I should add that the Trumpeter rose and walked toward the Mute. They were not hostile, but joined in the alarm chorus.

Anyone with knowledge about these two or about swan interbreeding is encouraged to answer.

Edge Wade
Columbia, MO
[email protected]

------------------------------------------------------------
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List archives: https://po.missouri.edu/archiv...
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Subject: Swan query
Date: Mon Mar 18 2019 19:00 pm
From: edgew AT mchsi.com
 
My notes from an afternoon quick trip through Binder Lake today:

The Mute Swan was hanging close to shore at the mouth of a small inlet. As I came around a curve I could see a large mass of white in the sparse woods near the shoreline a few feet from the MUSW. I slowed and as I became sure it was a a Trumpeter, either resting or nesting, both swans started raising a ruckus. A gaggle of Canada Geese swam over and joined the cacophony. I had stepped two feet from the car, at least 70 feet from the swans. I made a quick retreat. I'm wondering, have the Mute and Trumpeter mated?

I should add that the Trumpeter rose and walked toward the Mute. They were not hostile, but joined in the alarm chorus.

Anyone with knowledge about these two or about swan interbreeding is encouraged to answer.

Edge Wade
Columbia, MO
[email protected]

------------------------------------------------------------
The Audubon Society of Missouri's Wild Bird Discussion Forum
List archives: https://po.missouri.edu/archiv...
ABA Birding Code of Ethics
http://www.aba.org/about/ethic...



Subject: Wilson's Snipe versus Common snipe
Date: Mon Mar 18 2019 12:28 pm
From: robertbjacobs AT gmail.com
 
An excerpt from eBird Help pages."Common Snipe- Be very careful about entries of Common Snipe in North America. In about 2000, Common Snipe was split into Common Snipe (Gallinago gallinago; Eurasia, Africa) and Wilson's Snipe (Gallinago delicata). Almost the only place that Common Snipe has ever occurred in North America is westernmost Alaska islands (i.e., Pribilof, St. Lawrence, and Aleutian Islands). If you don't know the fine details to tell Common Snipe and Wilson's Snipe apart, you surely meant to enter Wilson's Snipe."============================================================Wilson's Snipe was considered a subspecies of Common Snipe from 1945 until until 2003 when it was given its own species status by the American Ornithologists' Union, now renamed American Ornithological Society.

I checked in my 1916 Birds of Eastern North America by Frank M. Chapman, and it was called Wilson's Snipe, but my 1966Birds of North Americaby Chandler S. Robbins et al. uses Common Snipe.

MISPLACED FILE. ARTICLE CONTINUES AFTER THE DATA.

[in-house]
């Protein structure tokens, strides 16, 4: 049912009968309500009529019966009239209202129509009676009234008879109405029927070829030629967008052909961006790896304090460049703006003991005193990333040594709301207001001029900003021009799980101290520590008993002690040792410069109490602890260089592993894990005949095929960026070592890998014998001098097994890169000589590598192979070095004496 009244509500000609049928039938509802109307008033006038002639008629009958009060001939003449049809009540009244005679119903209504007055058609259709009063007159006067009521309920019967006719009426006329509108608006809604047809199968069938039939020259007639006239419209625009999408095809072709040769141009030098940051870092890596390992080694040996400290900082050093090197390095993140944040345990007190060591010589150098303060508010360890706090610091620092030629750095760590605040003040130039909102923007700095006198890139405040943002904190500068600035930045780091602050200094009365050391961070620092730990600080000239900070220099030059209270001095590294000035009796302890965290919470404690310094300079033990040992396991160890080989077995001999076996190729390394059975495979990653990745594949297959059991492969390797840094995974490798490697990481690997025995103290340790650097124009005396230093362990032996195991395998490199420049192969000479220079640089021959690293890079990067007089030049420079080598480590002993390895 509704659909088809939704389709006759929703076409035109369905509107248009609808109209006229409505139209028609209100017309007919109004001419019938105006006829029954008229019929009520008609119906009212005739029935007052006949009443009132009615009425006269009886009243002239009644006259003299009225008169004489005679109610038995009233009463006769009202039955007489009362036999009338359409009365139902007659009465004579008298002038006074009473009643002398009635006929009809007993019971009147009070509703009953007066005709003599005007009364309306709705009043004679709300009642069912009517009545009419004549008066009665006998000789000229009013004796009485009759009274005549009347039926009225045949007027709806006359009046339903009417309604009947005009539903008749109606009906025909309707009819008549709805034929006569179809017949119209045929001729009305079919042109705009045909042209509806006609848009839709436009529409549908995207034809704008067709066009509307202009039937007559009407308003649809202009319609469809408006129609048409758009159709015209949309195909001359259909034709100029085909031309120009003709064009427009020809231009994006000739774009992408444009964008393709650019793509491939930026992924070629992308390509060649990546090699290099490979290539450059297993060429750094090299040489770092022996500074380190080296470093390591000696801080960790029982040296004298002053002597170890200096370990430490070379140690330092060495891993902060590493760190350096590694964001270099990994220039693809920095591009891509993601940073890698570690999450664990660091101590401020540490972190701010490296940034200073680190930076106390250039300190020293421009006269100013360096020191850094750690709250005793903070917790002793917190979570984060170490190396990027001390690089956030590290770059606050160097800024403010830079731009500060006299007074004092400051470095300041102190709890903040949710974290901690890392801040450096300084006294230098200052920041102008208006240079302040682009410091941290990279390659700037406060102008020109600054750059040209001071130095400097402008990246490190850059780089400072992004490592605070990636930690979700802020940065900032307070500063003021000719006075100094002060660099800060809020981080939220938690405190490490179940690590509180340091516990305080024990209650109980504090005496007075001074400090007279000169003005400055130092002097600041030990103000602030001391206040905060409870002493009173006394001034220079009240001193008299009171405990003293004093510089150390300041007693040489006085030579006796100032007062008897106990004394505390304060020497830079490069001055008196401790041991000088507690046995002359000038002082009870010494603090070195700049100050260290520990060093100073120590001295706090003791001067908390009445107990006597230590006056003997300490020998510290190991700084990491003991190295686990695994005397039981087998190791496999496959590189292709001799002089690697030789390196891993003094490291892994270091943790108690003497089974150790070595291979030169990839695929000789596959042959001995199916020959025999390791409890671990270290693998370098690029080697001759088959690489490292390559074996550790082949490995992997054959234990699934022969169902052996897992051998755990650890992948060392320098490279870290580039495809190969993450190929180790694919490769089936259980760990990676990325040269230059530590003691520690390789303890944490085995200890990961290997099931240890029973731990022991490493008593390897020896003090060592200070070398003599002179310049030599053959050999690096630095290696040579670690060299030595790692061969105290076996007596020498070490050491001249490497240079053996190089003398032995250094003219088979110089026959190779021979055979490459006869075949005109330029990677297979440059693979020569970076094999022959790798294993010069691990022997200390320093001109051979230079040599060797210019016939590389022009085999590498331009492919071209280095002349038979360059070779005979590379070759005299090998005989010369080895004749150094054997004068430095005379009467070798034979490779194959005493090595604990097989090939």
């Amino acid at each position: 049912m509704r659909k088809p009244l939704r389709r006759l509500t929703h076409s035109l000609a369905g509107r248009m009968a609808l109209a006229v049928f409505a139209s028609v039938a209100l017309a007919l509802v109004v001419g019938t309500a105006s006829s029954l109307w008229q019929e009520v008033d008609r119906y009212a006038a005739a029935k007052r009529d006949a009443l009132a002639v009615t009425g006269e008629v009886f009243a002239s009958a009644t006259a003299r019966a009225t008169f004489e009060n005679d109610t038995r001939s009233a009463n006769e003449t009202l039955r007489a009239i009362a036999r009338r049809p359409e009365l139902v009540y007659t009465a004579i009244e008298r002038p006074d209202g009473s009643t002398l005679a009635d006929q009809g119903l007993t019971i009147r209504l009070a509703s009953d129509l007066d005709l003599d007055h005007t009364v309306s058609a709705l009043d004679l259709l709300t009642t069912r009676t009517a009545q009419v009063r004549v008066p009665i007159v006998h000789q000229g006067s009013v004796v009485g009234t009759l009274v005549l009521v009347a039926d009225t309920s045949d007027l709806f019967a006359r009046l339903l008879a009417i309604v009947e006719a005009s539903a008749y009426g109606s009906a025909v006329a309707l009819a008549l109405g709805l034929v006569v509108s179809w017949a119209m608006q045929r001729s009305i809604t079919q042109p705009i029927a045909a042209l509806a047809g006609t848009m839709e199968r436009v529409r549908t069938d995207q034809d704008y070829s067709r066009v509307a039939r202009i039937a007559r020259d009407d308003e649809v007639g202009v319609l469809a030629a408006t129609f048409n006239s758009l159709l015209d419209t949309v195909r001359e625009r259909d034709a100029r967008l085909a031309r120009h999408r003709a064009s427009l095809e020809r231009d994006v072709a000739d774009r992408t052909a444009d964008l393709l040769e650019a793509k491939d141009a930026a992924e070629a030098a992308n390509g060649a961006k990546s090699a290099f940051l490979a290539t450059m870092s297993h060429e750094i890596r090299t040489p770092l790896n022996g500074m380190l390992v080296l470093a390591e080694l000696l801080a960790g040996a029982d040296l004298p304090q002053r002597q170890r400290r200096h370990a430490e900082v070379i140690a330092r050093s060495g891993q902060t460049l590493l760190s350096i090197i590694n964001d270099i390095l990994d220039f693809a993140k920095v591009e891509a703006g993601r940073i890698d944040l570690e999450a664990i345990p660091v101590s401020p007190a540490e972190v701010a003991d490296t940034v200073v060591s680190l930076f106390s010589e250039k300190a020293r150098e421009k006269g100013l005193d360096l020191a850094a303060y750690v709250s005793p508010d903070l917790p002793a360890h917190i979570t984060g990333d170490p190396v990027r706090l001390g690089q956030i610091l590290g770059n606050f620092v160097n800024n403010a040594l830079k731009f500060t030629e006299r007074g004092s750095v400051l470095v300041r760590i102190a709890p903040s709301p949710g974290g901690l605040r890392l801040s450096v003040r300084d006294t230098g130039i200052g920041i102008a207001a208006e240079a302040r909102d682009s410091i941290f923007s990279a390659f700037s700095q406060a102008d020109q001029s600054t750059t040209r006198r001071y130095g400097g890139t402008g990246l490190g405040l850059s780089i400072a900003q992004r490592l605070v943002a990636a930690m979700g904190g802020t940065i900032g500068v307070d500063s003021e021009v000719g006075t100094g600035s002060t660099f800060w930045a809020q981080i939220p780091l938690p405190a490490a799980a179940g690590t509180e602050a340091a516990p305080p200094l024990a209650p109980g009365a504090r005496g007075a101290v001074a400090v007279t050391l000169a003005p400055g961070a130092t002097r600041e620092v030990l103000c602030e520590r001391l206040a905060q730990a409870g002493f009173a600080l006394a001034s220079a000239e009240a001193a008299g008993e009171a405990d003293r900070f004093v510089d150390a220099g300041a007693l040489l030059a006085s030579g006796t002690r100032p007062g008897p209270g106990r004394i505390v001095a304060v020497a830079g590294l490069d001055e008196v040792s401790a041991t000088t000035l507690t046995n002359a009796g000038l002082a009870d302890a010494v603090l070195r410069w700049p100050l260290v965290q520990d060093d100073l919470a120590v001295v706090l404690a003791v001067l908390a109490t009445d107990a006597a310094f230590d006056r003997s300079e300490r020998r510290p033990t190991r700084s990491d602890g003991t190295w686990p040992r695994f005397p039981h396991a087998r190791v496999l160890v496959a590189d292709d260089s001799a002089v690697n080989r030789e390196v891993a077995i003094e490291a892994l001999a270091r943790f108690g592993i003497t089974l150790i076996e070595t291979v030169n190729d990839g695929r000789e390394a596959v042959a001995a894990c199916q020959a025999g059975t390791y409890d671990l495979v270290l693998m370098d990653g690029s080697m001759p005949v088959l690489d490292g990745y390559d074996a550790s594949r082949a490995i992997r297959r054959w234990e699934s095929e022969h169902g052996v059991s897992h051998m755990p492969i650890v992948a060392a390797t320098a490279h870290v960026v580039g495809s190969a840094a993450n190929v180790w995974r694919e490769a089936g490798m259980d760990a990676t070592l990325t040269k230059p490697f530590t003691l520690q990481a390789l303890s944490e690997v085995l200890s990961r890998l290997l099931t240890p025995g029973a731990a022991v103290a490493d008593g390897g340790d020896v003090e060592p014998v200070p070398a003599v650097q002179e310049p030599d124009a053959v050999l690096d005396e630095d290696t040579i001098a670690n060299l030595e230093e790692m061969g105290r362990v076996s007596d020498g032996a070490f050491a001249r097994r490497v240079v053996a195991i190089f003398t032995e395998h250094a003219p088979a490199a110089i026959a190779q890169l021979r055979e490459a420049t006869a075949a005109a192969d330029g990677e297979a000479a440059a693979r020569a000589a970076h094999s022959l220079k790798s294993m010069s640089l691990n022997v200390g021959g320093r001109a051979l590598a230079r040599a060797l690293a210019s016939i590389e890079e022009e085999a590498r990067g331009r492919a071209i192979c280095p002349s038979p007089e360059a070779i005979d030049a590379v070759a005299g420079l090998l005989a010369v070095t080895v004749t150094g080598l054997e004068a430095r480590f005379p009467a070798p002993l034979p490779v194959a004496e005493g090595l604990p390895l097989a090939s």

It is hard to keep up with all the recent specific name changes, as well as genera and family changes for many species. The newer bird guides are having trouble issuing new editions just to keep up with the changes.
Brad JacobsBoone Co.



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Subject: Kendzora CA - Edgerton, Mo
Date: Sun Mar 17 2019 21:01 pm
From: millert832 AT gmail.com
 
I went out to Kendzora CA, between KC and St. Joseph, this evening. The Platte River is full and over the lowest road splitting the area. I parked in the south parking lot and started walking out the levee. I soon realized that a significant number of waterfowl were in the middle west pool and continued walking for another mile or so. I sat down and had excellent viewing of several species of ducks in courtship behavior.  Ring-necked ducks were the most abundant (750) with gadwall and green-winged teal in significant numbers. Nineteen Canvasbacks and a handful of N. Pintails cruised through all the Ringnecks. I ended up with 32 species....the last was an American Woodcock peenting near the parking lot.
Here is the checklist link: https://ebird.org/view/checkli...
There was one other concern....as I walked out the levee I spotted a large black dog and then a large pit bull terrier...standing his ground and looking at me intently. There was no way to avoid them as flood water was bordering both sides of the levee. I simply continued to walk toward them and the pit bull decided to head the other way. I simply mention this in case anyone else may plan to visit the area.
A very enjoyable evening on this small, out of the way, wetland!!--
Terry L. MillerPlattsburg, [email protected]
www.millerstaxidermy.net
"Ever since the creation of the world his invisible nature, namely his eternal power and deity, has been clearly perceived in the things that have been made." Romans 1:20

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ASM Spring Meeting: May 3-5, 2019 at Bunker Hill Retreat near Mountain View, MO Details and Online Registration



Subject: Crane cam (no sighting)
Date: Sun Mar 17 2019 20:15 pm
From: lannychambers AT gmail.com
 
No, not Missouri, but you won't want to miss this. The Rowe Sanctuary Crane Cam (on the Platte in Nebraska) is back in action, after a flood-related delay. Beautiful sunset tonight, and the dropping river is exposing more roosting islands as I watch. An amazing spectacle!